# Why does the Curry paradox require a separate solution in dialetheism?

On the Dialetheism entry on SEP, it is stated that, although dialetheism can offer a solution to the Liar Paradox (by accepting the Liar sentence as a true dialetheia), dialetheists need a separate treatment for the Curry paradox. However, one could see a relation between Curry and Liar as follows.

The Liar has form:

L: ~L.

Where the tilde is the logical negation. Curry has form:

C: C -> P.

Where -> is an implication and P is an arbitrary proposition (including, possibly, ⊥). Let us rewrite L (resp. C) in the following logically equivalent form:

L: (~L) or ⊥.

C: (~C) or P.

Then, it is clear that Liar is a particular case of Curry where P = ⊥. Now, a dialetheist way of dealing with Liar is to accept L as both true and false. Let us now look at the following derivation for Curry:

By LEM, either C or ~C holds.

Assume C. Then, by definition of C, we have (~C) or P. The first disjunct is false; therefore, the second disjunct must hold. Hence P.

Next, assume ~C. This implies (~C) or P. But this is the definition C, hence C holds. Contradiction. Hence P.

In both cases, P holds.

It seems to me that, here, we are using the fact that both C and ~C cannot hold together. However, if we assume that (in a dialetheist way) that C and ~C can hold together without rendering our theory trivial, we get:

By LEM, either C or ~C holds.

Assume C. Then, by definition of C, we have (~C) or P. Now, we can have either ~C or P.

Next, assume ~C. This implies (~C) or P. But this is the definition C, hence C holds. Hence, ~C or P.

In other words, by accepting the contradiction we cannot prove P via Curry.

In short, my question is:

Why is dialetheism enough to deal with Liar, but not with Curry, given my conceptualization of the two paradoxes?

• Based on my reading of that SEP entry, I'd say: because the Curry process allows trivialization even without a contradiction. So it is informative to combine the problems, though, as you appear to have done, so this line of reasoning may prove more fruitful than that discrepancy would suggest. A sustained answer to your question would hopefully include references to analysis of conditionals generally, but then for now, this isn't a topic I know enough about to respond to more confidently. Commented Jul 15 at 12:34

Simplifying the material conditional into a disjunction is a classical logic move. You can't do it in arbitrary logics, because it might not properly capture the essence of the material conditional, if that logic does not allow the same rules of inference as classical logic (and in particular, if it does not allow disjunctive syllogism, which is commonly banned by paraconsistent logics).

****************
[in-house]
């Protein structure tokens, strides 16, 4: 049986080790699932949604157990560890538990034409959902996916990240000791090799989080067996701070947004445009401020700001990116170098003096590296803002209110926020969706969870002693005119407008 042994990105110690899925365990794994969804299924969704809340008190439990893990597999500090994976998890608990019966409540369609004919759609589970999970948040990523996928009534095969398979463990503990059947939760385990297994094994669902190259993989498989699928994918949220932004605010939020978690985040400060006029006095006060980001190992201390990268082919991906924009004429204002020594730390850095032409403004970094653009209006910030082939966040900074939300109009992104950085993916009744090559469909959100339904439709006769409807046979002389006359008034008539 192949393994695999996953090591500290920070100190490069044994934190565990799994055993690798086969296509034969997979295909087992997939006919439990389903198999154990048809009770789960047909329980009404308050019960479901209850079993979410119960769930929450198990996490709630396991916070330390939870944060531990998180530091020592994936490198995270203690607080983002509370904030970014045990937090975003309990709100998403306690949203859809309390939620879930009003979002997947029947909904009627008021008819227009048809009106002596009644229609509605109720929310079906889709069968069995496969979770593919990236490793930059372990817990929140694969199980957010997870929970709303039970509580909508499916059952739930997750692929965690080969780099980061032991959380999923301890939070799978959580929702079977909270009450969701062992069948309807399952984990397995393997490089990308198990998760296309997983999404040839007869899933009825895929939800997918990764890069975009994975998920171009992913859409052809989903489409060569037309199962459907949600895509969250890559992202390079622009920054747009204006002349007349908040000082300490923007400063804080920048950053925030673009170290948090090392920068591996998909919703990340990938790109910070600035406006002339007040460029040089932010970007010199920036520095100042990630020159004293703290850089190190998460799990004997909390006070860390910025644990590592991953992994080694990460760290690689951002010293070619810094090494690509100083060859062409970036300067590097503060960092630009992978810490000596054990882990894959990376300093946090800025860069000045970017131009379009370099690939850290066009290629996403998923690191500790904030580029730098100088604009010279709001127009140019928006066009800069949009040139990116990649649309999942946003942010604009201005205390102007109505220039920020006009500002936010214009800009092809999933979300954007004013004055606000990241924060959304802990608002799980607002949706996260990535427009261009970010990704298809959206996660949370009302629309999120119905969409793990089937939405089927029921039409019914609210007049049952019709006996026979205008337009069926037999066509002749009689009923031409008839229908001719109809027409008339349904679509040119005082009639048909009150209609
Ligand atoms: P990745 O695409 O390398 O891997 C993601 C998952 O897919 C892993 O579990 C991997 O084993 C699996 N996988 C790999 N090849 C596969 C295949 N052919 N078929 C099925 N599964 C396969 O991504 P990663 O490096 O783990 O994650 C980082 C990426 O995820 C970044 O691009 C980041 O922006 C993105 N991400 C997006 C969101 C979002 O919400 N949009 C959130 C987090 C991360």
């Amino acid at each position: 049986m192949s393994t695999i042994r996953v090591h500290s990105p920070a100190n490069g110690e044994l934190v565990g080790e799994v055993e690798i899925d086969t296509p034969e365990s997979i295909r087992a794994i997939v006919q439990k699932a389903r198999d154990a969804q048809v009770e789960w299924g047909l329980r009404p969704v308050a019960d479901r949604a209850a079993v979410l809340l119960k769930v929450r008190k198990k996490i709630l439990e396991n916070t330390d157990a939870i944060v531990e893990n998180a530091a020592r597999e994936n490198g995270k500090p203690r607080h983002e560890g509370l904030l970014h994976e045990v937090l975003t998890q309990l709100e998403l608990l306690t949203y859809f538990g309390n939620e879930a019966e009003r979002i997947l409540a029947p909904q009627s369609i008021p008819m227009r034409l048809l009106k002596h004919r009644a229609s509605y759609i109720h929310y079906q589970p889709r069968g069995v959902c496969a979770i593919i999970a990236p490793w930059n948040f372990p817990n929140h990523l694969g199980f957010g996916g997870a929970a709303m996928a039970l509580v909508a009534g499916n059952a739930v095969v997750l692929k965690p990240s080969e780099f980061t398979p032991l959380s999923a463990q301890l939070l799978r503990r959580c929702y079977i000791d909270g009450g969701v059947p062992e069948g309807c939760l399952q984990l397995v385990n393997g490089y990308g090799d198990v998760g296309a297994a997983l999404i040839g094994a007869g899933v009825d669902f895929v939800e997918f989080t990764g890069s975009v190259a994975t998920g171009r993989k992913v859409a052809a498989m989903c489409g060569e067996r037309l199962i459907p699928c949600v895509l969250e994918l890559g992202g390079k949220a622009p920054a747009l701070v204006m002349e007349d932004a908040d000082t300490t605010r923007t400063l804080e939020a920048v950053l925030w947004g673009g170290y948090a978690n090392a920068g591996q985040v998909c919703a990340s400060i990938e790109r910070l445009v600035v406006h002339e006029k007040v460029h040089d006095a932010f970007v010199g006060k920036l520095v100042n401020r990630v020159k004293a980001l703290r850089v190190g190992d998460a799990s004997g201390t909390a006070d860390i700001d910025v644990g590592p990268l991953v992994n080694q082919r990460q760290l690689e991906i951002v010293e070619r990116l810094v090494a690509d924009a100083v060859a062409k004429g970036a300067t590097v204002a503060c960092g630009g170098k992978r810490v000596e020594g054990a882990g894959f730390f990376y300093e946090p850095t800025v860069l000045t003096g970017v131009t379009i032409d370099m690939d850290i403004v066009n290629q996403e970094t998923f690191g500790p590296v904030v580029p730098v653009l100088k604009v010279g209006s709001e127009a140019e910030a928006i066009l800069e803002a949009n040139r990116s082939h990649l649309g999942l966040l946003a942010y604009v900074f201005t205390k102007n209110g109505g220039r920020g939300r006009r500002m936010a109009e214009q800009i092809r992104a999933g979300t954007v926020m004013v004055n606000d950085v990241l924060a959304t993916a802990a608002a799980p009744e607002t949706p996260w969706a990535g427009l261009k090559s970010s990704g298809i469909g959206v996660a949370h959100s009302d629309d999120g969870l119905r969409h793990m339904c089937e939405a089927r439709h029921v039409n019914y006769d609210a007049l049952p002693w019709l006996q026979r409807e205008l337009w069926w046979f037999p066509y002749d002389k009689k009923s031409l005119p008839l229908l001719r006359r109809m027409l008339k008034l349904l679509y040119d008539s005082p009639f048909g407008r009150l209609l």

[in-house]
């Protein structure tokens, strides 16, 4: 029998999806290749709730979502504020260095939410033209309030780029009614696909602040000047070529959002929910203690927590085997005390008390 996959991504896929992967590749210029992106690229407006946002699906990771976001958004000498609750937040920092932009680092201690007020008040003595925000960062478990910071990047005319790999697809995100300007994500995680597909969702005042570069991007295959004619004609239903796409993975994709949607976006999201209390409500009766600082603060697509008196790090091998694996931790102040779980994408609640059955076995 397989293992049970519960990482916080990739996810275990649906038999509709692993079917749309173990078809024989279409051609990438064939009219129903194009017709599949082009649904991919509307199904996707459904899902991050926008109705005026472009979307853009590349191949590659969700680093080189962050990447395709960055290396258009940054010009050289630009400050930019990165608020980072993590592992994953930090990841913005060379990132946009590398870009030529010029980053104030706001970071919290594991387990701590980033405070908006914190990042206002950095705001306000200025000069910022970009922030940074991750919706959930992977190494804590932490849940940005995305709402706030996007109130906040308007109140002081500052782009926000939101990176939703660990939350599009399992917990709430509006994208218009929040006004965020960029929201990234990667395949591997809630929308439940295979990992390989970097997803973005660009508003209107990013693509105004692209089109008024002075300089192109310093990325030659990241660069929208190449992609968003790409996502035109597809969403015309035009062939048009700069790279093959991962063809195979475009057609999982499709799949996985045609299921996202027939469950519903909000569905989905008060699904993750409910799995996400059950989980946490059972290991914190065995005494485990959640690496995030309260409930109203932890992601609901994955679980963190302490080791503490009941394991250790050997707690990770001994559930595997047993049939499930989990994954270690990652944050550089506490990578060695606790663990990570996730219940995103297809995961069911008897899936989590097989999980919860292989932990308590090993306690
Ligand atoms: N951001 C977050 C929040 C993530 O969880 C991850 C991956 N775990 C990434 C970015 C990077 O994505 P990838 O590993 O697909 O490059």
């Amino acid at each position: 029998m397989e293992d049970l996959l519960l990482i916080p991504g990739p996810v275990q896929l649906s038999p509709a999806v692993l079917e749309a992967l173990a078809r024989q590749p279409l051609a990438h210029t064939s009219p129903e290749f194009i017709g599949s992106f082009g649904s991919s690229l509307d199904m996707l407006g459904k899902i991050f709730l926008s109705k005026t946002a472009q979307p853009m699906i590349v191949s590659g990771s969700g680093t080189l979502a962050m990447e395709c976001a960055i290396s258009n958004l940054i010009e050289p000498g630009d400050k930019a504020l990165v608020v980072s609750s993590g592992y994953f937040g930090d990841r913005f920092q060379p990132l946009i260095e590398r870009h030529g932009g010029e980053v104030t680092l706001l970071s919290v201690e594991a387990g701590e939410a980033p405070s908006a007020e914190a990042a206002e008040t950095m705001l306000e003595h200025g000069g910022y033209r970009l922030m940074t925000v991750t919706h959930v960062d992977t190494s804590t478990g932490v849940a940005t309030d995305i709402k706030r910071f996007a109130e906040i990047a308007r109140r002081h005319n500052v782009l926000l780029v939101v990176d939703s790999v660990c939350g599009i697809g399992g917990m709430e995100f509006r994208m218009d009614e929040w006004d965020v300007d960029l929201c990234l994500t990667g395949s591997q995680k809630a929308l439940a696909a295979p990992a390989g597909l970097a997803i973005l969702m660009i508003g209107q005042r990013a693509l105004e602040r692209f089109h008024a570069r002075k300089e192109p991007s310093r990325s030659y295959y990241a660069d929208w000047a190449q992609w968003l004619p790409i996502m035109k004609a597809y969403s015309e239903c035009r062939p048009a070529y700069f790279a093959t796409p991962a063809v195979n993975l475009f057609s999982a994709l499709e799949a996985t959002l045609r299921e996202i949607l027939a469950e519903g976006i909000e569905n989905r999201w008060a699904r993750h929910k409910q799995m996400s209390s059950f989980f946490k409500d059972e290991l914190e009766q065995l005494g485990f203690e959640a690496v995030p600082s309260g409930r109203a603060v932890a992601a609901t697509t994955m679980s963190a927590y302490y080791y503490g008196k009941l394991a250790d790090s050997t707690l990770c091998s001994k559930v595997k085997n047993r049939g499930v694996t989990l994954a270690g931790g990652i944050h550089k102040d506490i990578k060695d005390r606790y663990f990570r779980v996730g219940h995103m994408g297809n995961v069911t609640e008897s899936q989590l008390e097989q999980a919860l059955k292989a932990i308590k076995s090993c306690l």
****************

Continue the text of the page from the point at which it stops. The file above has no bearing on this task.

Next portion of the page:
What is the essence of the material conditional? If we have P → Q, and we have P, then we should be able to conclude Q (modus ponens). There are a few logics which break this rule, most of them involving defeasible reasoning, but most logics take this to be the defining property of the material conditional, and go out of their way to ensure it remains valid, no matter what happens to disjunction and negation.

So let's look at this again:

1. We define P: P → Q, and ignore the issue of self-reference for the sake of argument.
2. If we do not have LEM, then there's the option of declaring P neither true nor false. This is a valid resolution to the paradox, but it is probably unsatisfying under dialetheism, which usually does include LEM.
3. If LEM is in play, then P may be true. If P is true, then we can immediately expand it into P → Q, and then use the above rule of inference to conclude Q. Dialetheism can't reasonably object to this case of the argument.
4. Alternatively, P may be false. Under classical logic, this immediately allows us to arrive at P → Q, because a false statement implies "everything." Since P → Q is P, that is a contradiction, so classical logic takes this as proof-by-contradiction that P is true. This gives us at least two obvious points of departure from classical logic - firstly, we may decide that you can't infer P → Q from ~P (which makes sense, because that's the syntactic equivalent of the principle of explosion). Secondly, we may decide that you can't reject the case just because it leads to P ∧ ~P (which makes sense, because dialetheism says that contradictions are not "problems" to be rejected) - but that's not actually a solution, because if we have P ∧ ~P, then we have P, and that puts us back in the P case again.